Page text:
Perhaps it has come to the point when UEFA’s systematic failure to address the issue of racism should no longer being considered a surprise, for European football’s governing body clearly has other priorities.
Whether it’s a 40-team World Cup or spreading the European Championship across the continent, Michel Platini approaches the fight against racism in football like a schoolkid approaches his homework.
In both cases the attitude is “I’ll do it later”. That’s if they will do it at all.
We shouldn’t be too harsh on Platini either, for he’s simply following into the path of what is effectively his manager. And when your manager is Sepp Blatter, everything is coated in hopelessness.
UEFA’s decision to punish the racist chants aimed at Yaya Toure by forcing CSKA Moscow to play their next Champions League fixture in a partly closed stadium would be hilarious, if racism wasn’t such a serious issue.
While the Russian team strongly denies their fans were culpable of any wrongdoings, UEFA has sacked one of its officials, thus admitting the anti-racism strategy was not properly enforced, but declined to severely punish CSKA.
The paradox is grotesque even by UEFA’s standards.
Here we have a shoplifter – the fans – caught on CCTV – Romanian referee Ovidiu Hategan informed the fourth official that Toure had been racially abused and that a public announcement should be directed at the fans – and yet UEFA have decided to sack the electrician who installed the camera – the UEFA official – rather than convict the shoplifter.
The fact itself that CSKA have vehemently denied any allegation of racism is scandalous enough, considering that UEFA have in fact found them guilty of the offence, but European football governing body’s decision to force the Russian club to play behind closed doors only in case of a second offence is beyond ludicrous.
UEFA have warned CSKA that “the fight against racist conduct has been stepped up a level resulting in more severe sanctions.”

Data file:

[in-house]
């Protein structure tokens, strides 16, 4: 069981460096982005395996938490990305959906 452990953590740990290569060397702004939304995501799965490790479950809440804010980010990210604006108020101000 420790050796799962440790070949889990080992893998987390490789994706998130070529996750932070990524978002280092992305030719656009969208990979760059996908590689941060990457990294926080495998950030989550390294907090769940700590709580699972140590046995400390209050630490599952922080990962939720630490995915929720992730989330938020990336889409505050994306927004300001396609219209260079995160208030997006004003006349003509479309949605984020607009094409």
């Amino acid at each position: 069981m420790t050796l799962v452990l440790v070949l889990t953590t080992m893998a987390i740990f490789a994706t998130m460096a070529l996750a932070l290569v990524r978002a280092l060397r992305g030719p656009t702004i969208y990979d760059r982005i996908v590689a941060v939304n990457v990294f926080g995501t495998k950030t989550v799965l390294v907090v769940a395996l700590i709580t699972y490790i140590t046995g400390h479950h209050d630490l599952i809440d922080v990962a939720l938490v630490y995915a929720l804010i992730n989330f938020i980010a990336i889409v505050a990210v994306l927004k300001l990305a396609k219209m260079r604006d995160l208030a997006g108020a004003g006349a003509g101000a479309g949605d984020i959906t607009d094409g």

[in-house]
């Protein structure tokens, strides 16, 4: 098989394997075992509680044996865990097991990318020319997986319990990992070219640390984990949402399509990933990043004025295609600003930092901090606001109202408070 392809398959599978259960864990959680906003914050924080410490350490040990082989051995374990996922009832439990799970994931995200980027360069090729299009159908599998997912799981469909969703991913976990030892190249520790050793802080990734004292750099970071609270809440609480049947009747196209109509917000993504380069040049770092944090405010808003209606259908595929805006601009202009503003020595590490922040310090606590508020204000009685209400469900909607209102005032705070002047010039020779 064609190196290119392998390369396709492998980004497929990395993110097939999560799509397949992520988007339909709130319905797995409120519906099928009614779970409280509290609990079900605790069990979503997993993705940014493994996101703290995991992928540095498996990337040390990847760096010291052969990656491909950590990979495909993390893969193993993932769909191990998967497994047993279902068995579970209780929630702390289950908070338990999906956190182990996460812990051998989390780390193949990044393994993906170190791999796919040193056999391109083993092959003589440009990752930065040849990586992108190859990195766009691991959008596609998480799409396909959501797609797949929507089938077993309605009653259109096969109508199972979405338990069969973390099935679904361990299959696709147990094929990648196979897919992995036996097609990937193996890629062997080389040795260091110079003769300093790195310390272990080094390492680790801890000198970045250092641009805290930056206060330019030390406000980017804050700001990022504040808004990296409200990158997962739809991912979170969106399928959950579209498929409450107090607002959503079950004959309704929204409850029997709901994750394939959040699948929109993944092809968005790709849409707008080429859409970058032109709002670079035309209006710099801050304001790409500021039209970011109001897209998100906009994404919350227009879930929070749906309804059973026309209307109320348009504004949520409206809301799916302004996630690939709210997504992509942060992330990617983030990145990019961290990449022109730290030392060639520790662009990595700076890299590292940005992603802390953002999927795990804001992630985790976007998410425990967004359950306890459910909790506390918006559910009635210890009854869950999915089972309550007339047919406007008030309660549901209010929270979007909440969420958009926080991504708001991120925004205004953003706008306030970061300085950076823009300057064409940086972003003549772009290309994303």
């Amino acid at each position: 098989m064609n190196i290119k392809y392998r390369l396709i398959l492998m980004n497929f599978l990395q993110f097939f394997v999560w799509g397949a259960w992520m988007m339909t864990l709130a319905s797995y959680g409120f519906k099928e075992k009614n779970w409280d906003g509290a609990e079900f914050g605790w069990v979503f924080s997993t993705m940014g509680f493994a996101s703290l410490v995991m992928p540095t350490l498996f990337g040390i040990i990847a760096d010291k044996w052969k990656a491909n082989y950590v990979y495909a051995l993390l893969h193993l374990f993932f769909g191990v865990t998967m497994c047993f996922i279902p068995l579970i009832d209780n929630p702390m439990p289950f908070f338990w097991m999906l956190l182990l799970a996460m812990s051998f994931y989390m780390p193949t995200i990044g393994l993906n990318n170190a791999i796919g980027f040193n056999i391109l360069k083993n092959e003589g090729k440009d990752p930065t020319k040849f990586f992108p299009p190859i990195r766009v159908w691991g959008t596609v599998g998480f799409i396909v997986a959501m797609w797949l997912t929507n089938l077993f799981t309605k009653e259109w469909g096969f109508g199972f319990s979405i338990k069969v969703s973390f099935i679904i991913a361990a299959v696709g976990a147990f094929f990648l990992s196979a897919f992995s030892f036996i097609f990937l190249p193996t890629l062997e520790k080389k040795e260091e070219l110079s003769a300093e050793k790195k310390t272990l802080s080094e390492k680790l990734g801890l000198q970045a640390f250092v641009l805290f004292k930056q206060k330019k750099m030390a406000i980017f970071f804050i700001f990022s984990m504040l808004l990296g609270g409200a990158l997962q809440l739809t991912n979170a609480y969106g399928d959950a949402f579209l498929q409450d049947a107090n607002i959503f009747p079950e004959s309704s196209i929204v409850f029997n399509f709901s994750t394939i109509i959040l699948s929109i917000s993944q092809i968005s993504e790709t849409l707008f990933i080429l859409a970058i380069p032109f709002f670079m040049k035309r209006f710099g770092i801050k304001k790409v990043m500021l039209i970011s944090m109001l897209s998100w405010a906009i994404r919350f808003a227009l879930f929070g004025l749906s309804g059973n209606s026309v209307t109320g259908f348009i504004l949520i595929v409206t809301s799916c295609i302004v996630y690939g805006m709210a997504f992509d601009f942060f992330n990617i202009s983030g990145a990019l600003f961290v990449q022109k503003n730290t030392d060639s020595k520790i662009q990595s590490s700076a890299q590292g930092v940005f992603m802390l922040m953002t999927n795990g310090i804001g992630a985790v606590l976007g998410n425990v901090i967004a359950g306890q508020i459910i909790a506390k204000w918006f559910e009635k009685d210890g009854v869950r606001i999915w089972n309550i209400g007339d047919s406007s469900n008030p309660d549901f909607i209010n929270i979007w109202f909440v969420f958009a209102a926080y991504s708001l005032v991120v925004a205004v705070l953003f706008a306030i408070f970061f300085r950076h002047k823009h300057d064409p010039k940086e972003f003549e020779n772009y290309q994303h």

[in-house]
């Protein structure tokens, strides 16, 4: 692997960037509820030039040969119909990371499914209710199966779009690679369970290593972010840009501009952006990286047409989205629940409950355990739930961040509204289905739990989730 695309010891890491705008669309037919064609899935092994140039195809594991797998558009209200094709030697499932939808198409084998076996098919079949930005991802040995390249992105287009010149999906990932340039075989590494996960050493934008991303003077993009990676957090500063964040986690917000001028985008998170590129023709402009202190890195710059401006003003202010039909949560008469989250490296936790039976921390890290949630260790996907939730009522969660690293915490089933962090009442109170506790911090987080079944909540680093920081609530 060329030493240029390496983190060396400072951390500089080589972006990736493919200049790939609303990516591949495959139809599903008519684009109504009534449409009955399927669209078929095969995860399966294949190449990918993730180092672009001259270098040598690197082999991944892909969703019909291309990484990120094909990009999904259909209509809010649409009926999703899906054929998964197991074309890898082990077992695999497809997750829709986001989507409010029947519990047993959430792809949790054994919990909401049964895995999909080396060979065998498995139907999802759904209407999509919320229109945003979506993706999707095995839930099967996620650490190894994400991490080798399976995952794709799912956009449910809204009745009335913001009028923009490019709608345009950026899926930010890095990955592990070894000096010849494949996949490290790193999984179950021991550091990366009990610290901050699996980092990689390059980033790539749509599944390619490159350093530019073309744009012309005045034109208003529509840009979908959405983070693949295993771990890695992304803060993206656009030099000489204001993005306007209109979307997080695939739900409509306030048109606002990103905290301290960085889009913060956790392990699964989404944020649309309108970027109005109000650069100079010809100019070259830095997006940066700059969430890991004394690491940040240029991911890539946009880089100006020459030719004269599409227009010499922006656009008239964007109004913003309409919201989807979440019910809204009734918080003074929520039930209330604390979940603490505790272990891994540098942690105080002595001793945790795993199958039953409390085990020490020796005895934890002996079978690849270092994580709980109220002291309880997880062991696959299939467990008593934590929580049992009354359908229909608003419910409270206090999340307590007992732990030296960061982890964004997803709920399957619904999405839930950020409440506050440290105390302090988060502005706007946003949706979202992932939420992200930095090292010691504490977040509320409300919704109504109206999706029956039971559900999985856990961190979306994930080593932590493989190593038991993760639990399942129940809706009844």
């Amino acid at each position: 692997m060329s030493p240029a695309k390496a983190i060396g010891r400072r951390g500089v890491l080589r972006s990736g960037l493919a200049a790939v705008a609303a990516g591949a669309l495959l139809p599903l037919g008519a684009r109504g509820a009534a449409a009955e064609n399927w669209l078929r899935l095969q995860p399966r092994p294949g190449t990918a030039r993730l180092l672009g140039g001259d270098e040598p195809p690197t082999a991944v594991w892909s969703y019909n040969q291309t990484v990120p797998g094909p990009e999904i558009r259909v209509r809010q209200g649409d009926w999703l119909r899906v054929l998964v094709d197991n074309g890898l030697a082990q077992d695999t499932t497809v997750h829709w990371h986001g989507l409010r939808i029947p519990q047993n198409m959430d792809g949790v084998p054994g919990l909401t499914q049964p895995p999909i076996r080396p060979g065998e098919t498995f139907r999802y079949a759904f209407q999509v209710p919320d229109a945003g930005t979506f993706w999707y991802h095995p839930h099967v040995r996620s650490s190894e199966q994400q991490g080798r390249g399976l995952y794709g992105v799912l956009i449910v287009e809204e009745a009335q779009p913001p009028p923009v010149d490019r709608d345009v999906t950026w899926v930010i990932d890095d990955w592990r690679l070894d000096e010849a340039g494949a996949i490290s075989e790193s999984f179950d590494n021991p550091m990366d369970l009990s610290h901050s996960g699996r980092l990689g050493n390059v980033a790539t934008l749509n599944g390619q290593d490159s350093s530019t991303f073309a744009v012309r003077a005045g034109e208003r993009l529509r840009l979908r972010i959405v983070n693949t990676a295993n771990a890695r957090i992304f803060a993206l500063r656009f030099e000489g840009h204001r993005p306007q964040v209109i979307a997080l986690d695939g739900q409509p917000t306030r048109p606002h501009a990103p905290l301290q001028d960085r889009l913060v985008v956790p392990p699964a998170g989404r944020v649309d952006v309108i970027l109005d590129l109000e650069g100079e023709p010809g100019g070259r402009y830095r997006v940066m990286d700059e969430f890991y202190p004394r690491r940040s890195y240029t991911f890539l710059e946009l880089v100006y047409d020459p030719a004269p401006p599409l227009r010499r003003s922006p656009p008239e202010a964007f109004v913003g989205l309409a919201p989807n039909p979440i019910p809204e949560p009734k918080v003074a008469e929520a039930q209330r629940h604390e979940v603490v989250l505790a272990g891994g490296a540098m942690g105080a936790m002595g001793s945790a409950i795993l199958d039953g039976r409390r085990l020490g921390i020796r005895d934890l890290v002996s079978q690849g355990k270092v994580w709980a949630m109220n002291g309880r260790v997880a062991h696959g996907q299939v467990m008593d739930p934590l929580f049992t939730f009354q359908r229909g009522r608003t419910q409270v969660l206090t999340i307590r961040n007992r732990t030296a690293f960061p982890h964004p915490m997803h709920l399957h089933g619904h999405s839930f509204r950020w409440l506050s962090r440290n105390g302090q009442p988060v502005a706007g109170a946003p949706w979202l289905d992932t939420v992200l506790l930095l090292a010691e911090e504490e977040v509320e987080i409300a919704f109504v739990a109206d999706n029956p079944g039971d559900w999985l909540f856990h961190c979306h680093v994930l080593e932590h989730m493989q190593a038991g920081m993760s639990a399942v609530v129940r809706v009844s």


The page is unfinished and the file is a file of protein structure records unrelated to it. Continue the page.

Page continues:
How so? By admitting that they have indeed breached the rules and allow them to have a second bite of the cherry before serious measures are taken or by allowing CSKA to protest their innocence for an offence they’ve already been convicted for?
Playing football behind closed doors is hardly a suitable punishment for the disturbed and vile minds that populate terraces in some parts of Europe, as it arguably harms the players more than the fans, but playing in a half closed stadium is the equivalent of condemning a bank robber to skipping his Sunday roast for a month.
No matter which angle one wants to look at it from, the punishment isn’t measured to the offence nor does it make any sense at all.
Granted, the fight against racism in football shouldn’t become a crusade against Russian teams, for racist chants and monkey noises aren’t monopolised by Eastern European clubs.
Racism is alive and kicking in Spain, Italy and even in multicultural England, where seven Charlton fans were yesterday convicted of chanting offensive songs relating to the murder of black teenager Stephen Lawrence in 1993, as they returned from a cup tie at Fulham in 2012.
T-shirts and half-closed stadiums can be commendable additional measures but UEFA’s bland punishment line highlighted yet again the lack of cohesion in the fight against racism.